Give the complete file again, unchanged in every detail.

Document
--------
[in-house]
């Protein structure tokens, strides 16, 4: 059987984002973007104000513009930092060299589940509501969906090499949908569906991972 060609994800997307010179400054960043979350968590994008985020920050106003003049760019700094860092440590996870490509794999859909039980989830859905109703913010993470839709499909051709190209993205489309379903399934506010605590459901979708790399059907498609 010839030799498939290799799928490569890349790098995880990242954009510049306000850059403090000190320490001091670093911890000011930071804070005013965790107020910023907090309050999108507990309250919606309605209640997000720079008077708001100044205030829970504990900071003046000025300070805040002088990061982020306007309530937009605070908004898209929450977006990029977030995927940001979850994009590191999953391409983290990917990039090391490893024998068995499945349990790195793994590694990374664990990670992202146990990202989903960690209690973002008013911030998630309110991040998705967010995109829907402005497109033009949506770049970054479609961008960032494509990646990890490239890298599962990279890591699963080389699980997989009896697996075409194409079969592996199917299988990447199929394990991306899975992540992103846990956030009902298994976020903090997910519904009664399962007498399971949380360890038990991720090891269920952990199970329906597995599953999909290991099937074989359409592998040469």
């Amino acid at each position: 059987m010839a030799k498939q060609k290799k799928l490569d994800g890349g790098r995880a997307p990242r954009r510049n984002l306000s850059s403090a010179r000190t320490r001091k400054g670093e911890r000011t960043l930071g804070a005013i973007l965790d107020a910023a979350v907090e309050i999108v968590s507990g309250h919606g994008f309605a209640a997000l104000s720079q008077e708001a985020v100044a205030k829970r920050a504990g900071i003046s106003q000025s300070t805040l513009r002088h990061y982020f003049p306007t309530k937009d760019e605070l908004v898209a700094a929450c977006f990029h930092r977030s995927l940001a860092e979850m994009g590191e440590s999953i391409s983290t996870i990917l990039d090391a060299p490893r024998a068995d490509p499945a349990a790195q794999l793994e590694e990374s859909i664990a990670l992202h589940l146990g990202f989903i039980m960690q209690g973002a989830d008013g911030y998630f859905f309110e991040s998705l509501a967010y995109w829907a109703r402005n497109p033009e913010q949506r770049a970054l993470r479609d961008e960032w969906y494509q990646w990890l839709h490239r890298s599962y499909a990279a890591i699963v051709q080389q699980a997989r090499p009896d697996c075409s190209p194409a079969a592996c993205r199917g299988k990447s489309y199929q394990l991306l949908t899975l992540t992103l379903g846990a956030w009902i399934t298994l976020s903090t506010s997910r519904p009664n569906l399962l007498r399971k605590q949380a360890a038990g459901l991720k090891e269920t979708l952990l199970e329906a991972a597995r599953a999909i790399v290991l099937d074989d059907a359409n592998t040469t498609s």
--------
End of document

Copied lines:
[in-house]
């Protein structure tokens, strides 16, 4: 059987984002973007104000513009930092060299589940509501969906090499949908569906991972 060609994800997307010179400054960043979350968590994008985020920050106003003049760019700094860092440590996870490509794999859909039980989830859905109703913010993470839709499909051709190209993205489309379903399934506010605590459901979708790399059907498609 010839030799498939290799799928490569890349790098995880990242954009510049306000850059403090000190320490001091670093911890000011930071804070005013965790107020910023907090309050999108507990309250919606309605209640997000720079008077708001100044205030829970504990900071003046000025300070805040002088990061982020306007309530937009605070908004898209929450977006990029977030995927940001979850994009590191999953391409983290990917990039090391490893024998068995499945349990790195793994590694990374664990990670992202146990990202989903960690209690973002008013911030998630309110991040998705967010995109829907402005497109033009949506770049970054479609961008960032494509990646990890490239890298599962990279890591699963080389699980997989009896697996075409194409079969592996199917299988990447199929394990991306899975992540992103846990956030009902298994976020903090997910519904009664399962007498399971949380360890038990991720090891269920952990199970329906597995599953999909290991099937074989359409592998040469």
């Amino acid at each position: 059987m010839a030799k498939q060609k290799k799928l490569d994800g890349g790098r995880a997307p990242r954009r510049n984002l306000s850059s403090a010179r000190t320490r001091k400054g670093e911890r000011t960043l930071g804070a005013i973007l965790d107020a910023a979350v907090e309050i999108v968590s507990g309250h919606g994008f309605a209640a997000l104000s720079q008077e708001a985020v100044a205030k829970r920050a504990g900071i003046s106003q000025s300070t805040l513009r002088h990061y982020f003049p306007t309530k937009d760019e605070l908004v898209a700094a929450c977006f990029h930092r977030s995927l940001a860092e979850m994009g590191e440590s999953i391409s983290t996870i990917l990039d090391a060299p490893r024998a068995d490509p499945a349990a790195q794999l793994e590694e990374s859909i664990a990670l992202h589940l146990g990202f989903i039980m960690q209690g973002a989830d008013g911030y998630f859905f309110e991040s998705l509501a967010y995109w829907a109703r402005n497109p033009e913010q949506r770049a970054l993470r479609d961008e960032w969906y494509q990646w990890l839709h490239r890298s599962y499909a990279a890591i699963v051709q080389q699980a997989r090499p009896d697996c075409s190209p194409a079969a592996c993205r199917g299988k990447s489309y199929q394990l991306l949908t899975l992540t992103l379903g846990a956030w009902i399934t298994l976020s903090t506010s997910r519904p009664n569906l399962l007498r399971k605590q949380a360890a038990g459901l991720k090891e269920t979708l952990l199970e329906a991972a597995r599953a999909i790399v290991l099937d074989d059907a359409n592998t040469t498609s």